Nick Dire

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since Nov 20, 2012
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Recent posts by Nick Dire

Well, we're finally moving there after having bought the property a few years back. I'll be boots down in N Idaho after 1 July (2016), so for anyone in the area, why don't we do coffee sometime after the 4th?
3 years ago
Morning all!

I've got just shy of 6 acres in North Kootenai County, about 25 miles S of Sand Point. Looking at a long term development, off grid, probably log house. Really interested in heritage breed livestock (poultry, sheep, waterfowl, and if I can get away with it, a yak!) and maximizing the space with a food forest and hugelculture mounds. If you need to get rid of excess hardwoods or brush, let me know. You can feel free to drop it on my property, just drop me a line. We live full time outside of Seattle right now, but can cross over whenever if others in the area want to get together for a meet and greet this spring or summer.

Nick
6 years ago
CdA - Couer D'Alene. You're 6 or 7 hours south of me..... not too feasable. Good luck!

Thanks

Nick
7 years ago
Sorry if this has been covered already, but the best thing that I've found for the price and general resilience to environmental issues are container houses. There is a company in Seattle - ShelterKraft Werks - www.http://shelterkraft.com/ that has stock plans that can be modified to fit your needs. I've spoken with them on the phone, and hope to get to their office/factory this spring to tour their demo units. These are single story, steel structures that are as weather proof as you can get. The only thing I've found close (and way pricier) are the concrete monolithic domes. If you sing steel anchor plates into a concrete foundation, then weld the structure to those plates, you should be fine. These things do cross the ocean in some of the worst conditions outside of Antarctica.

Good luck,

NickV
7 years ago
Eric - how close are you to CdA? If you are in the area +/- 25 miles, I'd be interested in as much as would fit into my truck (chevy colorado) for a h-mound starter.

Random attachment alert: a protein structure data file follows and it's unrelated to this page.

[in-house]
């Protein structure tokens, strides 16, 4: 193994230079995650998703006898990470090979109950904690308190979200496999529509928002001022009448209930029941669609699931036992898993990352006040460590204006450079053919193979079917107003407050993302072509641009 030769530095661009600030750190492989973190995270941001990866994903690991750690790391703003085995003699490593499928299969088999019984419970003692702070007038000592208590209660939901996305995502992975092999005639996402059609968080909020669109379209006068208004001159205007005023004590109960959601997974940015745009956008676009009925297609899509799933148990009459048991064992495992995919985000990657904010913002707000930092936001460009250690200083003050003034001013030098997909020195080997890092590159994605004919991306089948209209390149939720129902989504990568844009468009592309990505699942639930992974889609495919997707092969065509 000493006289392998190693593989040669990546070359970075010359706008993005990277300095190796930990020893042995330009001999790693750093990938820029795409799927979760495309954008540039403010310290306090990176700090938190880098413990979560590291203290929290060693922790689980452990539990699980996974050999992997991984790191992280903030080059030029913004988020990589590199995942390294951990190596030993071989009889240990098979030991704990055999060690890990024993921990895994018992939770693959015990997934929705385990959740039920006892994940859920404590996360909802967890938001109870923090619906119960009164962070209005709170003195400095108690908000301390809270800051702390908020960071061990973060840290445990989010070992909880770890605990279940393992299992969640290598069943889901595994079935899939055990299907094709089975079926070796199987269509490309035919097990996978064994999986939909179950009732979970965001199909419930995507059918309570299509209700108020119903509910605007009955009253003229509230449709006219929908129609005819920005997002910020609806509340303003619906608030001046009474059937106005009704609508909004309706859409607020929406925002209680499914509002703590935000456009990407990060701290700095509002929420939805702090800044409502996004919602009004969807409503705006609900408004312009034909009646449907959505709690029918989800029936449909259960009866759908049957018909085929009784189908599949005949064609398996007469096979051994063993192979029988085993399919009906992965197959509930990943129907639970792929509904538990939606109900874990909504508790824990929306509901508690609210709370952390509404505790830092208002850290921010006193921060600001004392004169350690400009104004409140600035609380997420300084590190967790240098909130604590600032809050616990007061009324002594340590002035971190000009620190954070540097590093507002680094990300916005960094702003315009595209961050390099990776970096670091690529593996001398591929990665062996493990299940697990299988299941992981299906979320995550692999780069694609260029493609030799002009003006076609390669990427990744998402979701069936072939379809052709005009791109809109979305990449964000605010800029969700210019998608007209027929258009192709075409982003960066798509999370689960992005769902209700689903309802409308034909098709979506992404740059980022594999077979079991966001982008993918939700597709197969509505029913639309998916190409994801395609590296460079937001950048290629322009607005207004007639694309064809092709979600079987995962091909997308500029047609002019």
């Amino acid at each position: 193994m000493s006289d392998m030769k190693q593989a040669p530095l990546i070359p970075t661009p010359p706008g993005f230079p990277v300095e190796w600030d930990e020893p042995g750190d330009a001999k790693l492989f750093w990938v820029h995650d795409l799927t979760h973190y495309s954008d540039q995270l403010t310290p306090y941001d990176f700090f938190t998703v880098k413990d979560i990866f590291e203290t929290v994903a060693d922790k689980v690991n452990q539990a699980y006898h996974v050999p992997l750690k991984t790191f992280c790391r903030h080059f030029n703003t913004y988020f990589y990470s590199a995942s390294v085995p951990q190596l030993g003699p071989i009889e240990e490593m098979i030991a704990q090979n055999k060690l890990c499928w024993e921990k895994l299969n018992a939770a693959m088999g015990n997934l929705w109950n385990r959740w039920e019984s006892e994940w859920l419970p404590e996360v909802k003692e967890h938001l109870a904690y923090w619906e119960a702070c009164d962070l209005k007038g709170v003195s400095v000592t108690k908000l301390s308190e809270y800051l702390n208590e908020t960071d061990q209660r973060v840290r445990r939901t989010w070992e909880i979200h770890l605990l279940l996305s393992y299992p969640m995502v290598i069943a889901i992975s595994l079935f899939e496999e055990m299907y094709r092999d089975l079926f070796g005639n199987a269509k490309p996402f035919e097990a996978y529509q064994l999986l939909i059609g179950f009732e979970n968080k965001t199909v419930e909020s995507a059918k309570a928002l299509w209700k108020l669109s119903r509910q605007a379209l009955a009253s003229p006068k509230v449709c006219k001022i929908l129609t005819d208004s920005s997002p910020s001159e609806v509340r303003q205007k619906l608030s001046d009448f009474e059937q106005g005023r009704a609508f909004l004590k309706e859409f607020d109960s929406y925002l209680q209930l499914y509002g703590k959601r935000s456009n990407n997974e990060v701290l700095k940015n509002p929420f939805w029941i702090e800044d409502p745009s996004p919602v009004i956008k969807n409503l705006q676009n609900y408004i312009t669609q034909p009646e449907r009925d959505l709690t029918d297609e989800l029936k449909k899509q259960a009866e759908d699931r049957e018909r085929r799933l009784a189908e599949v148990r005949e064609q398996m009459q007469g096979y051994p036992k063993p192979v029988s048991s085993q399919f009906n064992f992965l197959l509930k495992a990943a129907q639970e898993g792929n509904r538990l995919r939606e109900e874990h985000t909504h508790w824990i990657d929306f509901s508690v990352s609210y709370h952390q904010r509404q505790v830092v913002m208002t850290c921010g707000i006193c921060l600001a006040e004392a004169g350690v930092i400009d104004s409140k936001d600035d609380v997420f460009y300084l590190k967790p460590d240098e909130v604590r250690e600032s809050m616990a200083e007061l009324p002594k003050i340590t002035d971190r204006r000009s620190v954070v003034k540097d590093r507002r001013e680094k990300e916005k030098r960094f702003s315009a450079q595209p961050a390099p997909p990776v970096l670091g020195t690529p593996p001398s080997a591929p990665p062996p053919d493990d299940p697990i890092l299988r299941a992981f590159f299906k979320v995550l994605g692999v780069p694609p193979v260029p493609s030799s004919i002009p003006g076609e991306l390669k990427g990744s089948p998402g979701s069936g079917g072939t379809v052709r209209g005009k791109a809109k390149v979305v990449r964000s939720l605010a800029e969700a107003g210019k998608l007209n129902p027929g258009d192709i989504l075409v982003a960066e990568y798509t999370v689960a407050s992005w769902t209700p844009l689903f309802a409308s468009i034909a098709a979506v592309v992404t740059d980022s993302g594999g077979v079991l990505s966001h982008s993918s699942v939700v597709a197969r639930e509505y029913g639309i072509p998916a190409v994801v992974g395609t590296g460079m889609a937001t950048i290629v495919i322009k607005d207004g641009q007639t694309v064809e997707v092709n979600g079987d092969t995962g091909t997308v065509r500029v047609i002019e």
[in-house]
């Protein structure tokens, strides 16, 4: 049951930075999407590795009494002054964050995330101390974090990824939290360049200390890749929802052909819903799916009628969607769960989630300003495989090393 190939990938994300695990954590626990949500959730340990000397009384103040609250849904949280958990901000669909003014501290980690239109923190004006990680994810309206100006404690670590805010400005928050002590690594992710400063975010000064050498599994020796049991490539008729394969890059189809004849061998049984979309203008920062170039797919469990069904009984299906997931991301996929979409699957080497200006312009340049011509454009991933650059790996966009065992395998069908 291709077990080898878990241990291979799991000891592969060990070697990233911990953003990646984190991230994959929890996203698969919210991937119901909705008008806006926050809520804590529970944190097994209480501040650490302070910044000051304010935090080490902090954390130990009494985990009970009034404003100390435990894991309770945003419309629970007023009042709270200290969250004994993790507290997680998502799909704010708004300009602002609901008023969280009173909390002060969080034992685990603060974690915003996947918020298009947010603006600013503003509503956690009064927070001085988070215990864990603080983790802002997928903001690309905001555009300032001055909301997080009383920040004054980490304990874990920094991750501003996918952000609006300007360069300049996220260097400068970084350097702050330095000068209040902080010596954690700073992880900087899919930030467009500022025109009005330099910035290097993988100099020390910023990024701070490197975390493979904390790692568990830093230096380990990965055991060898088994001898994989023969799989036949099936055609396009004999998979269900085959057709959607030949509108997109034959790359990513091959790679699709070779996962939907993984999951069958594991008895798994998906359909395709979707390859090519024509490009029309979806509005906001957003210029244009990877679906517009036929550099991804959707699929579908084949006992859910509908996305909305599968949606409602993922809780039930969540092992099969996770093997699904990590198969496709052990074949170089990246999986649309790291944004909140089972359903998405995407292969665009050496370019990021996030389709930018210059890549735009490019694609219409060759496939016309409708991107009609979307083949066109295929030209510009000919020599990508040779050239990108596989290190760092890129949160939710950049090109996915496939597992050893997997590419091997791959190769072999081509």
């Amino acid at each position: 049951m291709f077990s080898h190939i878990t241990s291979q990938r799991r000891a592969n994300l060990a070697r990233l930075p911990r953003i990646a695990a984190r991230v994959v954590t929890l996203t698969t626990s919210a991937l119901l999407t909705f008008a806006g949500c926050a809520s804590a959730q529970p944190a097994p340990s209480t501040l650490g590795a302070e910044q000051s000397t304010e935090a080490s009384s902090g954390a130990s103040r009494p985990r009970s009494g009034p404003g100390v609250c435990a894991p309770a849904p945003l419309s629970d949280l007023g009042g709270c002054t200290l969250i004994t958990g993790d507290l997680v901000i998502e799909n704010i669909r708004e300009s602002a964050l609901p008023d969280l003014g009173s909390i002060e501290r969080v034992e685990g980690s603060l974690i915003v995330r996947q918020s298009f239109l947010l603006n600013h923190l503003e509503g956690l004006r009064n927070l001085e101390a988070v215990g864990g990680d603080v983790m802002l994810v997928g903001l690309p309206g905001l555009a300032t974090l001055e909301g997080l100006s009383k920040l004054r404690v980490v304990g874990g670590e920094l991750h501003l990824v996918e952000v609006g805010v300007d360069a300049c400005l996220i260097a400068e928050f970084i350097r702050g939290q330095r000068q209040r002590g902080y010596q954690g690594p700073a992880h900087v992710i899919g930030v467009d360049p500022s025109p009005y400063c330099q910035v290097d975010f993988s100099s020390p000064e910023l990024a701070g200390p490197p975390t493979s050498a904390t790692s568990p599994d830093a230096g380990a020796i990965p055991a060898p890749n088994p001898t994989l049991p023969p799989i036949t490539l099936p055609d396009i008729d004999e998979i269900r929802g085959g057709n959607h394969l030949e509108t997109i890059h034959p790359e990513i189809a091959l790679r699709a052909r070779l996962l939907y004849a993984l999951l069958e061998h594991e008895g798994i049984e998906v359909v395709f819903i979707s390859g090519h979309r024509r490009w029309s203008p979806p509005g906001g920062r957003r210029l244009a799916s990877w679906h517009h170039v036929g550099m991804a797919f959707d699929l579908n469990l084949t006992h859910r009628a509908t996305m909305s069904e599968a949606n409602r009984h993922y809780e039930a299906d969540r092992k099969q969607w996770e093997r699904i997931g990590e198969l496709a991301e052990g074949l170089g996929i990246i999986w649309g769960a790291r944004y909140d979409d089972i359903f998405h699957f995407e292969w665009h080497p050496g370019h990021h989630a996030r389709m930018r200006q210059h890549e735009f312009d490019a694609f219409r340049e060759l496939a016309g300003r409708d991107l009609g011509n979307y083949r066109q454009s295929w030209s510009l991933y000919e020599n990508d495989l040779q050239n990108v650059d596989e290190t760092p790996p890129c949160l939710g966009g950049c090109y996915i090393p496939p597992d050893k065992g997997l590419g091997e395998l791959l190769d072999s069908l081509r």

Thanks

Nick
7 years ago
So, besides black walnut and mature black locust, are there any other tree types that just shouldn't be in a h-kulture bed?
7 years ago
Great recommendation on the test trees; hadn't thought about that. As far as sheep/goats to contribute, I'm not sure about that as we do have predator signs (as well as plenty of deer and elk lay-down areas). Even with a caretaker swinging by, I don't think that they'd last too long. It'd probably be more efficient to hit the local zoos when they do their stall muck-outs (Zoo Poo sales). A couple of bushels of elephant apples and blammo, plenty of material to work with!
7 years ago
We're about 300 feet above the aquifer, on almost completely level ground. I'd end up needing to figure out how to lay out the pond to best water that area, then dig it out. I'm already looking at a grey water pond once the house is in, so I'm not sure if two pools on the property would best maximize the output of the land. When it's all said and done, we want to support a small flock of Dorset Horned Sheep, heritage turkeys and ducks, a small flock of chickens, and a sizable rabbit population. Not to mention the H Mound gardens and orchard. Self sufficient and able to generate enough revenue to turn a profit, no matter how small.
7 years ago
Long time reader, first time poster!

We have 5.5 + acres in N Idaho, and limited time to work on it. The family plan is to eventually move there, but I need to establish a few things before we get there. In my mind, the initial "crop" I need to get in place are trees - Fruit and Nut - as they will take the most time to mature of anything we plant. Since I have essentially one weekend a month to devote to the property, I am trying to determine the best way to plant and maintain those trees in the dry Idaho summers.

The area is a triangle roughly 300 feet wide (W-E) along the long edge (bottom side that butts against the rest of the property), 90 feet deep at the max from the road to the "bottom" edge and tapers down to a point, with the road bordering on the north side.

We want to plant double rows (Nut trees on the north side, fruit trees on the south side) with complimentary plants in between - more of a edible hedge than food forest in concept, as this will also serve as a wind/snow/privacy structure. We might do triple rows on the fat side, where we have the most footage between the bottom edge and road.

Hugelkulture mounds don't seem to be the right way to go with this, as we are aligned almost perfectly N-S and I want the trees to run W-E. It would seem that a W-E H Mound would cast too much shadow on the N side to be of use (wasted space). I'm also unclear as to whether or not big nut trees should be planted in a H Mound as they are more susceptible to high winds that could knock them over and pull up the mound as well. Lastly, with the space needed between the nut trees, I wouldn't have the heat retention for the nifty micro-climates that occur when the H Mounds are closer together.

SO, here's the question - is there a method I can use to plant the trees while maximizing the retention and absorption of rainfall? There is a well, and in a worse case scenario I can run a solar pump that feeds a drip irrigation system, but would like to look at other concepts first. And the key here is the one weekend per month I can spend on it (outside of the initial set up time, of course).

Thanks in advance!
7 years ago